Hemlock, spruce or pine – these are pretty cheap hardwoods that are typically used in inexpensive saunas. They are more likely to warp and crack than the other woods, especially in extreme temperature fluctuations. Therefore, these woods might not be the best choice for heavy sauna use.

Some common features that you may like to look for in your sauna include an audio and speaker system, programmable temperature, a timer, size of the seating area, backrests and roof vents.

We can relax in a sauna to the soothing sounds of music, day and night. The better saunas enable you to access and control all functions remotely via any device. Control panels for the heating and sound systems (FM stereo, Bluetooth player with internal speakers) are fitted internally and externally. Great saunas also have innovative LED lighting that can be used to highlight design features, soothe or energise you. There is a swathe of technological advances in lighting that allow you to dim, brighten or change the colour of the lights. What’s more, a good lighting system can be pre-programmed beforehand.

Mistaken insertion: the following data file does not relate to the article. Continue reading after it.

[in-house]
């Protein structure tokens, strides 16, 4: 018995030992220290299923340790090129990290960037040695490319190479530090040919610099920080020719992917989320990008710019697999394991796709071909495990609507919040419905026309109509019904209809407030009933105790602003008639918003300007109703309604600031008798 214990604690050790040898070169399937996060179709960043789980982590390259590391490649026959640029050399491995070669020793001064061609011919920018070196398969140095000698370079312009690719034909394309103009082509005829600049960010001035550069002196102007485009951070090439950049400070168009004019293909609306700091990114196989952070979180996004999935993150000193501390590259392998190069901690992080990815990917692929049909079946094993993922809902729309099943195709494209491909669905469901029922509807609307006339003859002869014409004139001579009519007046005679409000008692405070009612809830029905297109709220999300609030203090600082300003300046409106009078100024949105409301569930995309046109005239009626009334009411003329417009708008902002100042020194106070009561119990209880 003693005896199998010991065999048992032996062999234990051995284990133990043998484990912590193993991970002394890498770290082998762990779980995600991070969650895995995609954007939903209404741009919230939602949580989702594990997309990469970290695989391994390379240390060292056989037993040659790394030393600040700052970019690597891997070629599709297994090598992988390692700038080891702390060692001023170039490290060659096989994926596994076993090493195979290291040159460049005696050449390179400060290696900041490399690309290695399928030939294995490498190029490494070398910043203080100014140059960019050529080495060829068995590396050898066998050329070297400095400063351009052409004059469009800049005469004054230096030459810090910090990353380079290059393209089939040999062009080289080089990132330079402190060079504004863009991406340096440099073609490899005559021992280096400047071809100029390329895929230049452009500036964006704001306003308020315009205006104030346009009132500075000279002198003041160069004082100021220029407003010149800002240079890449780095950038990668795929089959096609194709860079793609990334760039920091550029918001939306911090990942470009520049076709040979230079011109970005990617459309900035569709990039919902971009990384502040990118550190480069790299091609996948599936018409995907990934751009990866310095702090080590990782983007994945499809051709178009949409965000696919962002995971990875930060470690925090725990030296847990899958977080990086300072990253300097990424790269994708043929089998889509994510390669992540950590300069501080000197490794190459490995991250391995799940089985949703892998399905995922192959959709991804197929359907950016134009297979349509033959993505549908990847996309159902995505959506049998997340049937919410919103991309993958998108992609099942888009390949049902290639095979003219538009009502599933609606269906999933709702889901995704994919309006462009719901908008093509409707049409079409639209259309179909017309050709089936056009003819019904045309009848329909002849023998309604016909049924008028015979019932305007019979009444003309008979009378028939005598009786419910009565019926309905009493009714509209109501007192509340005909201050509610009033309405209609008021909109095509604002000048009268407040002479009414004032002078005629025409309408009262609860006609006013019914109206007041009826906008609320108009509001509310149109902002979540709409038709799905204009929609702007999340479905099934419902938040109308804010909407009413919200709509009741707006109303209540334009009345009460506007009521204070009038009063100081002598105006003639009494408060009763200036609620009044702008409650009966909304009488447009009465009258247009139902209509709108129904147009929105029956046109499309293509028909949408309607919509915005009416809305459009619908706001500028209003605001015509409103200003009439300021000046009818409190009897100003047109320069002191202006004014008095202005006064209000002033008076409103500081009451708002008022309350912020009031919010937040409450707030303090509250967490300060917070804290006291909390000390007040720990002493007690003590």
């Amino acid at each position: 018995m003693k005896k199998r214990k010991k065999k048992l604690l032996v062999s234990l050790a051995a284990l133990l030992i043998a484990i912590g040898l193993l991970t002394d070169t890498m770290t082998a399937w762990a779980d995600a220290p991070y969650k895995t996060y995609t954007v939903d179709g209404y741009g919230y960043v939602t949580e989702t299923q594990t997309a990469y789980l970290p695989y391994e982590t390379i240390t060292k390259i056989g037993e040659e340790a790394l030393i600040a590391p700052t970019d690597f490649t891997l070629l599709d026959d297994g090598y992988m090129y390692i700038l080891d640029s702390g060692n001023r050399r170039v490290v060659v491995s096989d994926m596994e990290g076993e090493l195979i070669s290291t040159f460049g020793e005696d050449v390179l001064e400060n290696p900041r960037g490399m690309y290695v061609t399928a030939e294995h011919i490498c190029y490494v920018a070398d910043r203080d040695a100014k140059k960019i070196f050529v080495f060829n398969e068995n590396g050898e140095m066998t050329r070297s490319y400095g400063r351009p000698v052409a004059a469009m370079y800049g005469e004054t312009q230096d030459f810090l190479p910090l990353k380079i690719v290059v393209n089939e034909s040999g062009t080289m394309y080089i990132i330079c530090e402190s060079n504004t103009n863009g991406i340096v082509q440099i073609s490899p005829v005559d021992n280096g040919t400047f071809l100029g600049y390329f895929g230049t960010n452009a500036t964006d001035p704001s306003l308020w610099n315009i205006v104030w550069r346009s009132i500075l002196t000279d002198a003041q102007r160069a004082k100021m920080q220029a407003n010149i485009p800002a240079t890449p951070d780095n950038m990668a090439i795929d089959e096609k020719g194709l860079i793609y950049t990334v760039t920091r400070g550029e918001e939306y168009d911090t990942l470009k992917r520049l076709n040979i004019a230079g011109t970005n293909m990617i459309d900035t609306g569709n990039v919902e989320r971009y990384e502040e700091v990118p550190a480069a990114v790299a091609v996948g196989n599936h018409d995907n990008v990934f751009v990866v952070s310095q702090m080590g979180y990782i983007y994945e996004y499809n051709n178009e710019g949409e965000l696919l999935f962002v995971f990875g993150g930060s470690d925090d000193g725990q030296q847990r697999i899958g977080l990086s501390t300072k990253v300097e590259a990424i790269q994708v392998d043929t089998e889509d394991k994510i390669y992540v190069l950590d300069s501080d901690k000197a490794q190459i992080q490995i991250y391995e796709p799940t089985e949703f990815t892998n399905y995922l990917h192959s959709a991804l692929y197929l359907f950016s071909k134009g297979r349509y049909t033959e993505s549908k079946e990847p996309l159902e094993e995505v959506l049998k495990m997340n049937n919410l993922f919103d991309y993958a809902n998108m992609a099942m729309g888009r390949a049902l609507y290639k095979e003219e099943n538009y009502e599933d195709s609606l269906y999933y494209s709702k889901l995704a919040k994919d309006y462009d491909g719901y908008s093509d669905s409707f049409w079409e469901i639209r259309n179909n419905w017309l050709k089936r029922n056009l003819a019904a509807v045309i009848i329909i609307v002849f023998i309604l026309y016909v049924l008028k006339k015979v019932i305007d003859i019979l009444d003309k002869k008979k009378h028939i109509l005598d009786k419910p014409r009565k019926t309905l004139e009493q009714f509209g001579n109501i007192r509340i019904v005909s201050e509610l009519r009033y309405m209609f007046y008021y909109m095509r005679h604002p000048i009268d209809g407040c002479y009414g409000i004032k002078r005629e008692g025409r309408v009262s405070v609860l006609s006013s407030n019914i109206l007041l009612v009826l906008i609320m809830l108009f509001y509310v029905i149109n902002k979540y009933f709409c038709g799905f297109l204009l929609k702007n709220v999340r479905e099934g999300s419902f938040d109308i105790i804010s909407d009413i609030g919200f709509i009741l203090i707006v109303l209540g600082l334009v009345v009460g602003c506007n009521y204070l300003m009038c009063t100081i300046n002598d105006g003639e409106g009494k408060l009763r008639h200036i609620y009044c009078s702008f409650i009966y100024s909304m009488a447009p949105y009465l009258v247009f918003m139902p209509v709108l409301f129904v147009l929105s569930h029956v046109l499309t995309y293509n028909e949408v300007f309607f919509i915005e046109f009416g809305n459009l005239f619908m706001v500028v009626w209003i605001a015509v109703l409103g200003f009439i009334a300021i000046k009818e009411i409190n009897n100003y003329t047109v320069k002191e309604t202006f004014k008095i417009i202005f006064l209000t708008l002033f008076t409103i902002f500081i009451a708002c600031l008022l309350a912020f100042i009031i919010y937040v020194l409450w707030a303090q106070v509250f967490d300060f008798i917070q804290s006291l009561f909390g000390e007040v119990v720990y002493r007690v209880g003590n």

Saunas can be built to specification. Otherwise, off the shelf models can accommodate up to six people and their cost varies based on brand, technology, size, options and components used. Expect to pay anywhere from $2000 to $12,000.

They generally do not come in one piece, so you need to assemble them. To be on the safe side you may consider getting a sauna that has a more modular and easy-to-assemble design.

Some states require a sauna installer to hold a licence. For example, in NSW a builder’s licence is required. You may also require a licensed electrician or plumber, depending on what type of sauna you install or the connections you need. Ask your local licensing authority what applies where you live, and ensure your contractor is licensed if this is required. Of course, it’s also important to ensure that the sauna complies with Australian Standards and to know the warranty inclusions.

Most importantly, know that you like saunas before buying one. Take a friend or loved one to a retreat/wellness centre near you and try one out for the day. You will be refreshed, relaxed and reinvigorated.

Related Articles